- Finally in an action for breach of fiduciary duty, equitable compensation is available. This “makes good” any loss. This is different from damages for negligence.
- Contributing fault is irrelevant for the claims under the ACL and for breach of fiduciary duty.
- I cannot see how the plaintiff has a viable action concerning the failure to pay tax for three years or his claim concerning income protection insurance. The obligation fell on him as a tax payer to ensure his tax was up to date.
- There may be an action to recover the payments of late fees and penalties incurred by reason of the alleged negligence but this is not pleaded or particularised.
- As to the income protection insurance, he has his rights to lodge amended taxation returns or to challenge the taxation assessments hence he can mitigate his loss. There is an obligation on a plaintiff to mitigate his or her loss.
- I would not allow these claims in those circumstances.
- I am satisfied on the unchallenged evidence that the plaintiff by reason of the misleading conduct of the first defendant entered into the contract to purchase the Broadbeach property.
- I am not satisfied I should order rescission in this case bearing in mind the fact that resitutio in integrum is not possible.
- I am satisfied that the following losses are recoverable under section 237 of the ACL and/or for breach of fiduciary duty:
- (a)Wasted fees concerning the development $20,000
- (b)Stamp Duty $24,300.00
- (c)Land Tax $10,702.05
- (d)Legal Fees on purchase $876.25
- (e)Legal Fees on sale $876.25
- (f)Commission on sale $18,600.00
- (g)Rates $6,270.28
- (h)Interest payments $48,552.00
- (i)Loss on sale $75,000
- As to the action for conversion, the difficulty as I see it is that the money becomes the bank’s funds once deposited. I do not consider this action is made out. I consider the matter would have been better framed as a money claim.
- I am also satisfied on the evidence that the first defendant should be ordered to repay the sum of $45,000.00 on the basis on money paid and owed.
- Interest should be awarded in the sum of $11,950.23. This is from the date of the issue of proceedings until judgment (317 days) at the rate of 5.5% per annum.
- In all of the circumstances I make the following orders:
- Damages on the Default Judgment against the First Defendant issued on 18 December 2018 are assessed in the sum of $250,176.83 plus interest in the sum of $11,950.23.
- I order the first defendant pay the plaintiff’s costs of the action as agreed or assessed on the standard basis.
 Paragraph 1 of the Statement of Claim (SOC).
 Paragraph 2 of the SOC.
 Paragraph 3 of the SOC.
 Paragraph 7 of the SOC.
 Paragraph 11 of the SOC.
 Paragraph 12 of the SOC.
 Paragraph 13 of the SOC.
 Paragraph 15 of the SOC.
 Paragraph 16 of the SOC.
 Paragraph 17 of the SOC.
 Paragraph 18 of the SOC.
 Paragraph 20 of the SOC.
 Paragraph 21 of the SOC.
 Paragraph 22 of the SOC.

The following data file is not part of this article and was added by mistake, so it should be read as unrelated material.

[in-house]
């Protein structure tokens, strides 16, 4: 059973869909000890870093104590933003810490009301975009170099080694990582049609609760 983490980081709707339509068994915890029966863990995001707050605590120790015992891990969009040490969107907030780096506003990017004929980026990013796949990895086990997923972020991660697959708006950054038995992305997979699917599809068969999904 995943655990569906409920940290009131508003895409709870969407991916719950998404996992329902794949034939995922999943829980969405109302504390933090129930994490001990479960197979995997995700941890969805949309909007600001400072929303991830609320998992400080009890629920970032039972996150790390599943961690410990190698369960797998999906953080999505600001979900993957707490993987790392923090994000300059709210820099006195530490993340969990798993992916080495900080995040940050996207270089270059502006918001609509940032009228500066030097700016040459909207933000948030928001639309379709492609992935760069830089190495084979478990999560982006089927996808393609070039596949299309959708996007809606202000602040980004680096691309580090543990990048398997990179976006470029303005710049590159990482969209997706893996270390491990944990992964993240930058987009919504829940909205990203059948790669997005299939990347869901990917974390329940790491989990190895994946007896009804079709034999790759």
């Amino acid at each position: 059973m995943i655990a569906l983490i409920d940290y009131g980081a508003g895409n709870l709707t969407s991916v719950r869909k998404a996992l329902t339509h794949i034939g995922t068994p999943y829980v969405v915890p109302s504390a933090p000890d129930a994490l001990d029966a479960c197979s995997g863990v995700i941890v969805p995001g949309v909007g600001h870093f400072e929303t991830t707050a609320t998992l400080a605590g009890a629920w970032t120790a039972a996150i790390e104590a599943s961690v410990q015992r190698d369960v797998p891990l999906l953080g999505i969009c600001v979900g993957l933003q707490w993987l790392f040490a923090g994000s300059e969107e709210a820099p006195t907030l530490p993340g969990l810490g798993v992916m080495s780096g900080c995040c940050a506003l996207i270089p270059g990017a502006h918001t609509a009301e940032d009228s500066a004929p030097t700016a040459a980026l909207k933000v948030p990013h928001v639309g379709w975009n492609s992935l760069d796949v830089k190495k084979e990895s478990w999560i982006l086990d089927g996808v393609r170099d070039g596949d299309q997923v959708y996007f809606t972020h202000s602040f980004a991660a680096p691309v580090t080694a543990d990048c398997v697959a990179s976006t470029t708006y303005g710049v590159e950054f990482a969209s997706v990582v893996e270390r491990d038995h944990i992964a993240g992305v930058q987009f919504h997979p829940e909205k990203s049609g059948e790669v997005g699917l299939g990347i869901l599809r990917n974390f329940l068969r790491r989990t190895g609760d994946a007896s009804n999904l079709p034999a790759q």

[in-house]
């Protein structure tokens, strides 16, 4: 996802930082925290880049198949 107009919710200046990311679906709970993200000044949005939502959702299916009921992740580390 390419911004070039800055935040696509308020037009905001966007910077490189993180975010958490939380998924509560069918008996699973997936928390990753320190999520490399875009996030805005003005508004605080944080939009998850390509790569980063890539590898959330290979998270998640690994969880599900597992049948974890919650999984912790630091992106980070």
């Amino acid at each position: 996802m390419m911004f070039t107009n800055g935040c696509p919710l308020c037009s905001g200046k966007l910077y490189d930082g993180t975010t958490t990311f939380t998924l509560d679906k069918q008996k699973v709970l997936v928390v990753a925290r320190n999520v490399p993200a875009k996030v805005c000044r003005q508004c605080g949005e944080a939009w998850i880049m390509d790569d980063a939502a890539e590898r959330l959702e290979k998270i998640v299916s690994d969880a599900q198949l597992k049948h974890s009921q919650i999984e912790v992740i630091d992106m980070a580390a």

Paragraph 24 of the SOC.
 Paragraph 25 of the SOC.
 Paragraph 26 of the SOC.
 Paragraph 27 of the SOC.
 Paragraph 28 of the SOC.
 Paragraph 29 of the SOC.
 Paragraph 30 of the SOC.
 Paragraph 31 of the SOC.
 Paragraph 33 of the SOC.
Vasta v Dynwest Pty Ltd  1 Qd R 79 at p 86.
 Affidavit of Gregory Smart filed 8 May 2019.
 Paragraph 3 of the affidavit of the plaintiff sworn 23 April 2019.
 Paragraph 5 of the affidavit of the plaintiff sworn 23 April 2019.
 Paragraph 6 of the affidavit of the plaintiff sworn 23 April 2019.
 Paragraph 7 of the affidavit of the plaintiff sworn 23 April 2019.
 Paragraph 8 of the affidavit of the plaintiff sworn 23 April 2019.
 Paragraph 9 of the affidavit of the plaintiff sworn 23 April 2019.
 Exhibit TMA3 and paragraph 11 of the affidavit of the plaintiff sworn 23 April 2019.
 Paragraph 12 of the affidavit of the plaintiff sworn 23 April 2019.
 Paragraph 13 of the affidavit of the plaintiff sworn 23 April 2019.
 Exhibit TMA5 and paragraph 14 of the affidavit of the plaintiff sworn 23 April 2019.
 Paragraph 15 of the affidavit of the plaintiff sworn 23 April 2019.
 Paragraph 16 of the affidavit of the plaintiff sworn 23 April 2019.
 Exhibit TMA8 and paragraph 17 of the affidavit of the plaintiff sworn 23 April 2019
 Paragraph 21 of the affidavit of the plaintiff sworn 23 April 2019.
 Exhibit TMA12 and paragraph 22 of the affidavit of the plaintiff sworn 23 April 2019.
 Exhibit TMA13 and paragraph 23 of the affidavit of the plaintiff sworn 23 April 2019.
 Paragraph 24 of the affidavit of the plaintiff sworn 23 April 2019.
Concrete Constructions (NSW) Pty Ltd v Nelson (1990) 160 CLR 594.
Puxu Pty Ltd v Parkdale Custom Built Furniture Pty Ltd (1979) ATPR 40-135.
 Fleming on Torts 10th ed. 2011 page 122.
 (1984) 156 CLR 41 at pp 96-97 per Mason J.
Bunnings Group Ltd v Chep Australia (2011) 82 NSWLR 420.
 (1992) 175 CLR 514 and Kizbeau Pty Ltd v WG & B Pty Ltd (1995) 184 CLR 281.
Gould v Vaggelas (1984) 157 CLR 215.
I & L Securities Pty Ltd v HTW Valuers (Brisbane) Ltd (2002) 210 CLR 109;  HCA 41 at , ,  and .
 (1988) 79 ALR 83.
Kyogle Shire Council v Francis (1988) 13 NSWLR 396.
 (1981) 150 CLR 225.
Mackenzie v McDonald  VLR 134.
Pilmer v Duke Group Ltd (in Liq) (2001) 207 CLR 165;  HCA 31 at  and .
 See British Westinghouse Electric & Manufacturing Co Ltd v Underground Electric Railways  AC 673.
R v Jell ex parte Attorney General  1 Qd R 48.
 District Court Practice Direction number 6 of 2013. This is the RBA cash rate (1.5%) plus 4%.
- Published Case Name:
Terry Maxwell Adkins v Barry Andrew Evans, Darling Downs Developments Pty Ltd and Switch That Loan Pty Ltd
- Shortened Case Name:
Adkins v Evans
 QDC 77
17 May 2019